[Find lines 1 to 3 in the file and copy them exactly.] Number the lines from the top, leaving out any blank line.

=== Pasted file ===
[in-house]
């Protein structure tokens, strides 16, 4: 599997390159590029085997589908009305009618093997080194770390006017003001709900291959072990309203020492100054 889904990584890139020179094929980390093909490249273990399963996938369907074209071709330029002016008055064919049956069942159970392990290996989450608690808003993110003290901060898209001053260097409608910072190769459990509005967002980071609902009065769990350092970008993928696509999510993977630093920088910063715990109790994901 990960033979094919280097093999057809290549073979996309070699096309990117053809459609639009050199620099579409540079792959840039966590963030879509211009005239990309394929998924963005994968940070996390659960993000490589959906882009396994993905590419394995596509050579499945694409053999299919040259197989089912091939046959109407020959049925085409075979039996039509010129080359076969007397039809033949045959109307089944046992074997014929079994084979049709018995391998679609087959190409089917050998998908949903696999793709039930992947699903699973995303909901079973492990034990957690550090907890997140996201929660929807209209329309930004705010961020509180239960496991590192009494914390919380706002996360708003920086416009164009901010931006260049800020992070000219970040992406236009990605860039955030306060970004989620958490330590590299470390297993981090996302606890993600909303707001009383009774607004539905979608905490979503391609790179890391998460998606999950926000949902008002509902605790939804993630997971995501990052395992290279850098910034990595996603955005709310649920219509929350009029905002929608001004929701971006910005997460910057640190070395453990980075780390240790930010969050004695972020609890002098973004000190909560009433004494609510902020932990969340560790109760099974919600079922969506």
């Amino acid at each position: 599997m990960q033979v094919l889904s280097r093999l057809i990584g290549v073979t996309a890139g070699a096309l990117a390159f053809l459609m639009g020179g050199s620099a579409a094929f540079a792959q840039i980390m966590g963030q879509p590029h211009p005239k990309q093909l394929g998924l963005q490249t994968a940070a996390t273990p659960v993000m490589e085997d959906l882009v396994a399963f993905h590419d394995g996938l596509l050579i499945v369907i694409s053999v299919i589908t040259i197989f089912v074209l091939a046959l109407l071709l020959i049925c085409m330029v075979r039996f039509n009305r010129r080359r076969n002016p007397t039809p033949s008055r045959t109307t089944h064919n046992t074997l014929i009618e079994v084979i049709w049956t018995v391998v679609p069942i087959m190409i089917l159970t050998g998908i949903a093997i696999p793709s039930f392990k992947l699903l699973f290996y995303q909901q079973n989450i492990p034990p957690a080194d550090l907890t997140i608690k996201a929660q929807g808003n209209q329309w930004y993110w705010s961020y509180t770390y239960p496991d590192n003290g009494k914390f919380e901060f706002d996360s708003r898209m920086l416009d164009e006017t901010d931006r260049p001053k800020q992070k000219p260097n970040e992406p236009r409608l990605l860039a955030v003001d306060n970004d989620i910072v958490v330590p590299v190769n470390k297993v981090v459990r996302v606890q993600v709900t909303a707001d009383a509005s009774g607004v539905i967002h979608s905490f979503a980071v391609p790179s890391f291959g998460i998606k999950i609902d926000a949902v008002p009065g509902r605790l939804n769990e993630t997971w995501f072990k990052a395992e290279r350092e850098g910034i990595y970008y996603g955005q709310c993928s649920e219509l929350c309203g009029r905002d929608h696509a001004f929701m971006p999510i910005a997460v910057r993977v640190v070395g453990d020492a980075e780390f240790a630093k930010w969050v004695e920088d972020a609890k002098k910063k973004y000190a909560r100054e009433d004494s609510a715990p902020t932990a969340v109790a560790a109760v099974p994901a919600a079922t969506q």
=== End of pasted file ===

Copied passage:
[in-house]
């Protein structure tokens, strides 16, 4: 599997390159590029085997589908009305009618093997080194770390006017003001709900291959072990309203020492100054 889904990584890139020179094929980390093909490249273990399963996938369907074209071709330029002016008055064919049956069942159970392990290996989450608690808003993110003290901060898209001053260097409608910072190769459990509005967002980071609902009065769990350092970008993928696509999510993977630093920088910063715990109790994901 990960033979094919280097093999057809290549073979996309070699096309990117053809459609639009050199620099579409540079792959840039966590963030879509211009005239990309394929998924963005994968940070996390659960993000490589959906882009396994993905590419394995596509050579499945694409053999299919040259197989089912091939046959109407020959049925085409075979039996039509010129080359076969007397039809033949045959109307089944046992074997014929079994084979049709018995391998679609087959190409089917050998998908949903696999793709039930992947699903699973995303909901079973492990034990957690550090907890997140996201929660929807209209329309930004705010961020509180239960496991590192009494914390919380706002996360708003920086416009164009901010931006260049800020992070000219970040992406236009990605860039955030306060970004989620958490330590590299470390297993981090996302606890993600909303707001009383009774607004539905979608905490979503391609790179890391998460998606999950926000949902008002509902605790939804993630997971995501990052395992290279850098910034990595996603955005709310649920219509929350009029905002929608001004929701971006910005997460910057640190070395453990980075780390240790930010969050004695972020609890002098973004000190909560009433004494609510902020932990969340560790109760099974919600079922969506």
């Amino acid at each position: 599997m990960q033979v094919l889904s280097r093999l057809i990584g290549v073979t996309a890139g070699a096309l990117a390159f053809l459609m639009g020179g050199s620099a579409a094929f540079a792959q840039i980390m966590g963030q879509p590029h211009p005239k990309q093909l394929g998924l963005q490249t994968a940070a996390t273990p659960v993000m490589e085997d959906l882009v396994a399963f993905h590419d394995g996938l596509l050579i499945v369907i694409s053999v299919i589908t040259i197989f089912v074209l091939a046959l109407l071709l020959i049925c085409m330029v075979r039996f039509n009305r010129r080359r076969n002016p007397t039809p033949s008055r045959t109307t089944h064919n046992t074997l014929i009618e079994v084979i049709w049956t018995v391998v679609p069942i087959m190409i089917l159970t050998g998908i949903a093997i696999p793709s039930f392990k992947l699903l699973f290996y995303q909901q079973n989450i492990p034990p957690a080194d550090l907890t997140i608690k996201a929660q929807g808003n209209q329309w930004y993110w705010s961020y509180t770390y239960p496991d590192n003290g009494k914390f919380e901060f706002d996360s708003r898209m920086l416009d164009e006017t901010d931006r260049p001053k800020q992070k000219p260097n970040e992406p236009r409608l990605l860039a955030v003001d306060n970004d989620i910072v958490v330590p590299v190769n470390k297993v981090v459990r996302v606890q993600v709900t909303a707001d009383a509005s009774g607004v539905i967002h979608s905490f979503a980071v391609p790179s890391f291959g998460i998606k999950i609902d926000a949902v008002p009065g509902r605790l939804n769990e993630t997971w995501f072990k990052a395992e290279r350092e850098g910034i990595y970008y996603g955005q709310c993928s649920e219509l929350c309203g009029r905002d929608h696509a001004f929701m971006p999510i910005a997460v910057r993977v640190v070395g453990d020492a980075e780390f240790a630093k930010w969050v004695e920088d972020a609890k002098k910063k973004y000190a909560r100054e009433d004494s609510a715990p902020t932990a969340v109790a560790a109760v099974p994901a919600a079922t969506q």